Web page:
Information workers are constantly striving to increase speed, reduce costs, and improve the overall quality of the solutions they provide. Everything we do in the office on a daily basis has opportunities for improving productivity. From the perspective of the overly-connected, always-online, digitally-over-stimulated information worker, the user experience can become impacted by every additional click or swipe when we need to submit a form, update a task in the project plan, or apply the required metadata fields to a document before attaching it to a workflow. The more time it takes to click send or submit something, the more frustrated we become. All of those extra steps add up and have a direct impact on our productivity.
When we’re at the office around people and are able to communicate and collaborate on the work that we’re doing and the processes that we rely on, it’s easy to stop in at a peer’s cubicle or your manager’s office door and discuss opportunities for improving that collaboration.
However, most information workers these days are working remotely. We’re not in an office, we’re not surrounded by team members, and most of the interactions that we have with our coworkers are asynchronous; we’re working with people in other time zones and other countries, all of which can make collaboration slow and at times frustrating. Getting work done is not just about finding the right person and having a conversation, but it’s often about balancing schedules and finding the right moments to get work done.
Automation Is for the “Last Mile”
Within the telecommunications industry, the “last mile” is a phrase used to describe the final leg of the telecommunications network where the customer physically connects to the network. It usually refers to the connection from the pole on the street to your house.
A great example of this is neighborhoods that have brand-new fiber connections, bringing exponential speed improvements to broadband networks. What most people don’t understand are the limitations of that “last mile” of their connection to these new technologies. While there may be a fiber connection to the pole on your street, there may be copper wire from the pole to your home…which is infinitely slower than fiber. The fastest speed you can get for your Internet connectivity is based on the limits of your slowest physical component – in this case, the copper wire.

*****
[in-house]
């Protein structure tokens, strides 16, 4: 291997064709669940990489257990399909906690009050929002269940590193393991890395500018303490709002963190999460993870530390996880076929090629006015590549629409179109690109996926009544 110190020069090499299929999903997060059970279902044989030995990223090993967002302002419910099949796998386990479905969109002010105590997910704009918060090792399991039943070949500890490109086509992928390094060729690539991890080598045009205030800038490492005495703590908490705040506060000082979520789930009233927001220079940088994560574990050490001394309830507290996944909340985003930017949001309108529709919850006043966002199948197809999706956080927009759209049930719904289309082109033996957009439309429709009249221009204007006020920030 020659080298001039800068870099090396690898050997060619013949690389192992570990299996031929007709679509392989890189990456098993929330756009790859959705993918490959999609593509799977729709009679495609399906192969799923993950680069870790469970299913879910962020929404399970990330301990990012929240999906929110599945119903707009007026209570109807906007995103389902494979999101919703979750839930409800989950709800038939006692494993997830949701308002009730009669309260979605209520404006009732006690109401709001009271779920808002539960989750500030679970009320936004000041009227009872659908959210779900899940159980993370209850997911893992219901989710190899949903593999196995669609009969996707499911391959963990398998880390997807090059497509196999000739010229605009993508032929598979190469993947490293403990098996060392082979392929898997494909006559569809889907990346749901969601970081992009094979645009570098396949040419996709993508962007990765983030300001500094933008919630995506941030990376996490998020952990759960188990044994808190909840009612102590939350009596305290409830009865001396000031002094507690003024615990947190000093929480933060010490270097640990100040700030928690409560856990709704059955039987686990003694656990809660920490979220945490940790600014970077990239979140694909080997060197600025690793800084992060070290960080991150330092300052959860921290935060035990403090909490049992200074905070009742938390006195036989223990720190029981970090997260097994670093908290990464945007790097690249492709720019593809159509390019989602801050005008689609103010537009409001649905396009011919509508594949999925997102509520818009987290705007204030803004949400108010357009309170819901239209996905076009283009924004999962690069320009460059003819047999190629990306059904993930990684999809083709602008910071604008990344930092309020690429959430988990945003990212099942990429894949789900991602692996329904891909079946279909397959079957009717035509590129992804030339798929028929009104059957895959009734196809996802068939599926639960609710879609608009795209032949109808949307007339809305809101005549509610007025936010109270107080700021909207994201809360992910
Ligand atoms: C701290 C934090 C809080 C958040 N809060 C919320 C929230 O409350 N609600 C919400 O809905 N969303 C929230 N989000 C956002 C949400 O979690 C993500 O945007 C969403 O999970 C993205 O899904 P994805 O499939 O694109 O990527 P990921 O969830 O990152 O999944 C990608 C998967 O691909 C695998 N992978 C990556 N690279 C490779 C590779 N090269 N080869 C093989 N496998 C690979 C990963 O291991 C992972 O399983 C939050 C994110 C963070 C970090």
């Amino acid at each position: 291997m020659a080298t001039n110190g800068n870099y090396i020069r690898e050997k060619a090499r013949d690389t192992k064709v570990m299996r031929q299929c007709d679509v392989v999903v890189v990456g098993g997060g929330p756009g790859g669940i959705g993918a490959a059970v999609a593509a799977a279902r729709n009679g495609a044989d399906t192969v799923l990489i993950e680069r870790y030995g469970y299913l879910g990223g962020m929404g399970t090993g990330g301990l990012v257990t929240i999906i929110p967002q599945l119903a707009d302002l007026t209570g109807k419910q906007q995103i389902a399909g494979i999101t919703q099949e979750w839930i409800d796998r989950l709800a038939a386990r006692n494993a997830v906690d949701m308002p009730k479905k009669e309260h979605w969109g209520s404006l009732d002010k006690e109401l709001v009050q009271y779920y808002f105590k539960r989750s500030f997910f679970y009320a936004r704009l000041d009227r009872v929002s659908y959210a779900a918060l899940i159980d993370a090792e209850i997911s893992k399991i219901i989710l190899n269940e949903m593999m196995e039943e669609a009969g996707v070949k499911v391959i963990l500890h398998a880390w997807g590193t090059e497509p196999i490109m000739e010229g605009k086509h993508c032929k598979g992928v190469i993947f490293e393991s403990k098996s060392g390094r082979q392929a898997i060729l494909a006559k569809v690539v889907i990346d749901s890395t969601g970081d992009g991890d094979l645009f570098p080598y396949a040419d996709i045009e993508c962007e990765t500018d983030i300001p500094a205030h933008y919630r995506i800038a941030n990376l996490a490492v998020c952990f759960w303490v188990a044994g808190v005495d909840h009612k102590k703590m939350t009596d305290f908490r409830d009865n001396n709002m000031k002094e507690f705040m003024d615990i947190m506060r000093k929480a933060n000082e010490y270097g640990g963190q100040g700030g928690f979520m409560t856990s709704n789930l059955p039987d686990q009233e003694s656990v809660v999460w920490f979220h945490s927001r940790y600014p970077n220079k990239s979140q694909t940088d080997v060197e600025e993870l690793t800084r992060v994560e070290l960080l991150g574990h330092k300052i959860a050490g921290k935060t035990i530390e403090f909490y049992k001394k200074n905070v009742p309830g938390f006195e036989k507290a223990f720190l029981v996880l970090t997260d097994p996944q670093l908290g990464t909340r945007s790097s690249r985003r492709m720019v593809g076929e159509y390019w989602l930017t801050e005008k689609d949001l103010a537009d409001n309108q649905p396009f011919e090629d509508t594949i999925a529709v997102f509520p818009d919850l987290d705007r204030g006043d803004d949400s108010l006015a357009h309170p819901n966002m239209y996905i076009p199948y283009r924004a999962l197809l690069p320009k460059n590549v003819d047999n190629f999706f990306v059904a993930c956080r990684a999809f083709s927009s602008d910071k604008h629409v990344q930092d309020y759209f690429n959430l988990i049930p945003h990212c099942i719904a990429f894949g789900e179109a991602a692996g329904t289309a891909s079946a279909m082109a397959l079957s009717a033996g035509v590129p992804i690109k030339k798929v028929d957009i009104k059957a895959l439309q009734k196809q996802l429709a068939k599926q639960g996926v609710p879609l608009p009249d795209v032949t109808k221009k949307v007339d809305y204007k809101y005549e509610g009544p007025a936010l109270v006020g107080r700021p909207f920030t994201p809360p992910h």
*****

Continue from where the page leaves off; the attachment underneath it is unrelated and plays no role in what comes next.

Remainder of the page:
The same can be true for Information Workers looking to collaborate with other people. You’ve probably heard the expression “A chain is only as strong as its weakest link.” In other words, the weakest link in the chain determines the overall strength of the chain. Likewise, the last mile of your connectivity often determines the overall speed and performance of your connection.
Another example within our modern environments, platforms such as SharePoint and Microsoft Teams provide powerful solutions with which your teams can collaborate synchronously (in real-time, such as when jointly authoring or editing a document while on a conference call or in a web meeting) or asynchronously (at different times, such as when participating in a workflow or a threaded discussion with people that are in other time zones).
While both communication methods are able to connect people together, most business processes are designed without taking these differences (asynchronous versus synchronous) into account. Automations that benefit one mode of communication may not fit the other. Organizations should consider that “last mile” experience and design their business process automation with these differences in mind.
When looking at the business transformation of your communication and collaboration activities, you need to think about how much was designed for that last mile. In other words, how much of your business was designed for the end user experience rather than just to meet your functional requirements? Much has been written about workflow and business process automation, but there is still plenty of opportunity to improve the human element of these business processes.
Microsoft provides an excellent planning resource for organizations beginning their digital transformation journey, outlining the four elements of a successful strategy as part of their I.D.E.A. framework:
- Inspire. In this initial phase, an organization creates a collective vision for the business, outlining and prioritizing product and service ideas and objectives with a focus on identifying and understanding key customer experiences.
- Design. In this phase, an organization gathers data and conducts detailed business and technical assessments, identifies specific design outcomes, and sets expectations for what can be achieved with business transformation.